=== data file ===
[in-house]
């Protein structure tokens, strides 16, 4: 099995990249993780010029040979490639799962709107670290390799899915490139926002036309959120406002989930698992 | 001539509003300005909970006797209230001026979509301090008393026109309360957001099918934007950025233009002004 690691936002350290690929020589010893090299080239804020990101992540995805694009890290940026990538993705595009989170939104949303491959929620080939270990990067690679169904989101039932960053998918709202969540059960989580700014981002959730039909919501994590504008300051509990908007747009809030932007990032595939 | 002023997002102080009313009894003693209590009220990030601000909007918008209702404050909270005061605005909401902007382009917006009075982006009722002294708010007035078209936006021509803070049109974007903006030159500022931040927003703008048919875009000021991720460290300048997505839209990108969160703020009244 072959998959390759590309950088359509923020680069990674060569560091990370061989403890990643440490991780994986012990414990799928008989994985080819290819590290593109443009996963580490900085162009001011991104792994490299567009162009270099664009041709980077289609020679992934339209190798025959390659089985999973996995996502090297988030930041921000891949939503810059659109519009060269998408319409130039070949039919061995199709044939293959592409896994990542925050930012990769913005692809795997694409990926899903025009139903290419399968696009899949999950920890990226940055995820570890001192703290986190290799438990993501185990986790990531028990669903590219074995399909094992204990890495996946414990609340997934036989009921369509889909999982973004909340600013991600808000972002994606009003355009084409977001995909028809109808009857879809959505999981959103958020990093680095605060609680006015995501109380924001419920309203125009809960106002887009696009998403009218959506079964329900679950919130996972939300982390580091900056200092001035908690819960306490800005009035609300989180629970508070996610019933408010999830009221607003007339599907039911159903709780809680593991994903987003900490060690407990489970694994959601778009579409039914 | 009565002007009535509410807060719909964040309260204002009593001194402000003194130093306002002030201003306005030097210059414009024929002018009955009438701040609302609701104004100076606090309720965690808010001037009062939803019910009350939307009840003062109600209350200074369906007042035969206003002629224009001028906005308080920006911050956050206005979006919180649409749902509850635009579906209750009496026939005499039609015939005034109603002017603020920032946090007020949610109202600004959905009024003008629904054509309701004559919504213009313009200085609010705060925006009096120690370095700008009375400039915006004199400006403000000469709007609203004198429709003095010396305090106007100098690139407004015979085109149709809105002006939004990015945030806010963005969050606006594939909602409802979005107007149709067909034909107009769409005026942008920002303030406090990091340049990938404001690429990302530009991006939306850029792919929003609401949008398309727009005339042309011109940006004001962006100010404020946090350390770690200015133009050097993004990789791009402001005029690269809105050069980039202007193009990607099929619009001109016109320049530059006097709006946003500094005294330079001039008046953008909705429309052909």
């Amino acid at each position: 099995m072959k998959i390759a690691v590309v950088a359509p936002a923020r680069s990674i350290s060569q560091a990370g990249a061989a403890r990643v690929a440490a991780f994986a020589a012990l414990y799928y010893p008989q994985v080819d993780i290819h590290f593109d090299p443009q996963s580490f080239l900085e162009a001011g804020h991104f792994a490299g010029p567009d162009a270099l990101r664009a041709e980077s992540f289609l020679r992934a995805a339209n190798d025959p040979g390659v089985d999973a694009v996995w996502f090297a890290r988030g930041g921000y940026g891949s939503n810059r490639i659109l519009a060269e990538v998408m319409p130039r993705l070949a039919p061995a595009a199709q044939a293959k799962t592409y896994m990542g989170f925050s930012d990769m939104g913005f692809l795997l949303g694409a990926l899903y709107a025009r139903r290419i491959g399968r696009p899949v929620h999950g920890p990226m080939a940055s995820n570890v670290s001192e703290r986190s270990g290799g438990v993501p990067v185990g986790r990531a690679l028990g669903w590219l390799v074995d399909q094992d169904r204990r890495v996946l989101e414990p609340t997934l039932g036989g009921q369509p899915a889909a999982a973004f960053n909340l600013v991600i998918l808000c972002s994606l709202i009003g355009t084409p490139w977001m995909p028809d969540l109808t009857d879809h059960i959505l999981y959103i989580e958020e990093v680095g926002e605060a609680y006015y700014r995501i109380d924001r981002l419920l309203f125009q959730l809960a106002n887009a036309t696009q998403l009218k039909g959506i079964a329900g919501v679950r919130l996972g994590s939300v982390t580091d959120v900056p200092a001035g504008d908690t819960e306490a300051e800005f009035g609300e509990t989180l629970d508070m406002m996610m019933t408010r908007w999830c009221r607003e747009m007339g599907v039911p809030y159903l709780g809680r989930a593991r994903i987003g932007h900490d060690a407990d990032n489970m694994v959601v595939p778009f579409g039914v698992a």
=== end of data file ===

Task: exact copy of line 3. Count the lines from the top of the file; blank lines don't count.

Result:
């Amino acid at each position: 099995m072959k998959i390759a690691v590309v950088a359509p936002a923020r680069s990674i350290s060569q560091a990370g990249a061989a403890r990643v690929a440490a991780f994986a020589a012990l414990y799928y010893p008989q994985v080819d993780i290819h590290f593109d090299p443009q996963s580490f080239l900085e162009a001011g804020h991104f792994a490299g010029p567009d162009a270099l990101r664009a041709e980077s992540f289609l020679r992934a995805a339209n190798d025959p040979g390659v089985d999973a694009v996995w996502f090297a890290r988030g930041g921000y940026g891949s939503n810059r490639i659109l519009a060269e990538v998408m319409p130039r993705l070949a039919p061995a595009a199709q044939a293959k799962t592409y896994m990542g989170f925050s930012d990769m939104g913005f692809l795997l949303g694409a990926l899903y709107a025009r139903r290419i491959g399968r696009p899949v929620h999950g920890p990226m080939a940055s995820n570890v670290s001192e703290r986190s270990g290799g438990v993501p990067v185990g986790r990531a690679l028990g669903w590219l390799v074995d399909q094992d169904r204990r890495v996946l989101e414990p609340t997934l039932g036989g009921q369509p899915a889909a999982a973004f960053n909340l600013v991600i998918l808000c972002s994606l709202i009003g355009t084409p490139w977001m995909p028809d969540l109808t009857d879809h059960i959505l999981y959103i989580e958020e990093v680095g926002e605060a609680y006015y700014r995501i109380d924001r981002l419920l309203f125009q959730l809960a106002n887009a036309t696009q998403l009218k039909g959506i079964a329900g919501v679950r919130l996972g994590s939300v982390t580091d959120v900056p200092a001035g504008d908690t819960e306490a300051e800005f009035g609300e509990t989180l629970d508070m406002m996610m019933t408010r908007w999830c009221r607003e747009m007339g599907v039911p809030y159903l709780g809680r989930a593991r994903i987003g932007h900490d060690a407990d990032n489970m694994v959601v595939p778009f579409g039914v698992a």